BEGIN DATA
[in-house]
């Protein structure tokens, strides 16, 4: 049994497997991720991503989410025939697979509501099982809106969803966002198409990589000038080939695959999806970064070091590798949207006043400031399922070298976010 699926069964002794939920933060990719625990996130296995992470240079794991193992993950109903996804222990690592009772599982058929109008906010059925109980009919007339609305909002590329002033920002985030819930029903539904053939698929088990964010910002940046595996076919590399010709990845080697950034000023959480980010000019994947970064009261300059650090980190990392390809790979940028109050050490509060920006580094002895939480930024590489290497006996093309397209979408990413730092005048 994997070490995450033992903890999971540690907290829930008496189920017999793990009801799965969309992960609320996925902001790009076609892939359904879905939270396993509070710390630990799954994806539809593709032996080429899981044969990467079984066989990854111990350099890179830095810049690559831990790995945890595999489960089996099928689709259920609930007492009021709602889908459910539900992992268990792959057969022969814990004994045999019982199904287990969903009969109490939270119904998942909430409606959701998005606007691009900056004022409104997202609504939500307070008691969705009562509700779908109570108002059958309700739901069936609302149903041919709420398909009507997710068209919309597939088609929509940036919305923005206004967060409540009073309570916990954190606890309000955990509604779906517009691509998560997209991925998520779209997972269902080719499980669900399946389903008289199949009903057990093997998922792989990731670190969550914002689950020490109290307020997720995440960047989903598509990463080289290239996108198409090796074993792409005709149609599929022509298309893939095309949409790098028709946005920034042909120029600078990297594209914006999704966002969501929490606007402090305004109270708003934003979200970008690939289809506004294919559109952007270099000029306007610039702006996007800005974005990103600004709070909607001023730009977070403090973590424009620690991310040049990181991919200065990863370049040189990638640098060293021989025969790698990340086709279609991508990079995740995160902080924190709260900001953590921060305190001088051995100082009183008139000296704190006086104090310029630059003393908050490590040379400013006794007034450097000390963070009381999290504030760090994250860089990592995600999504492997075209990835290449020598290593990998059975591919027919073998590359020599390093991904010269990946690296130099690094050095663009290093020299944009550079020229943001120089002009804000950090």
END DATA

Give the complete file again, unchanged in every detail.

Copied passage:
[in-house]
């Protein structure tokens, strides 16, 4: 049994497997991720991503989410025939697979509501099982809106969803966002198409990589000038080939695959999806970064070091590798949207006043400031399922070298976010 699926069964002794939920933060990719625990996130296995992470240079794991193992993950109903996804222990690592009772599982058929109008906010059925109980009919007339609305909002590329002033920002985030819930029903539904053939698929088990964010910002940046595996076919590399010709990845080697950034000023959480980010000019994947970064009261300059650090980190990392390809790979940028109050050490509060920006580094002895939480930024590489290497006996093309397209979408990413730092005048 994997070490995450033992903890999971540690907290829930008496189920017999793990009801799965969309992960609320996925902001790009076609892939359904879905939270396993509070710390630990799954994806539809593709032996080429899981044969990467079984066989990854111990350099890179830095810049690559831990790995945890595999489960089996099928689709259920609930007492009021709602889908459910539900992992268990792959057969022969814990004994045999019982199904287990969903009969109490939270119904998942909430409606959701998005606007691009900056004022409104997202609504939500307070008691969705009562509700779908109570108002059958309700739901069936609302149903041919709420398909009507997710068209919309597939088609929509940036919305923005206004967060409540009073309570916990954190606890309000955990509604779906517009691509998560997209991925998520779209997972269902080719499980669900399946389903008289199949009903057990093997998922792989990731670190969550914002689950020490109290307020997720995440960047989903598509990463080289290239996108198409090796074993792409005709149609599929022509298309893939095309949409790098028709946005920034042909120029600078990297594209914006999704966002969501929490606007402090305004109270708003934003979200970008690939289809506004294919559109952007270099000029306007610039702006996007800005974005990103600004709070909607001023730009977070403090973590424009620690991310040049990181991919200065990863370049040189990638640098060293021989025969790698990340086709279609991508990079995740995160902080924190709260900001953590921060305190001088051995100082009183008139000296704190006086104090310029630059003393908050490590040379400013006794007034450097000390963070009381999290504030760090994250860089990592995600999504492997075209990835290449020598290593990998059975591919027919073998590359020599390093991904010269990946690296130099690094050095663009290093020299944009550079020229943001120089002009804000950090």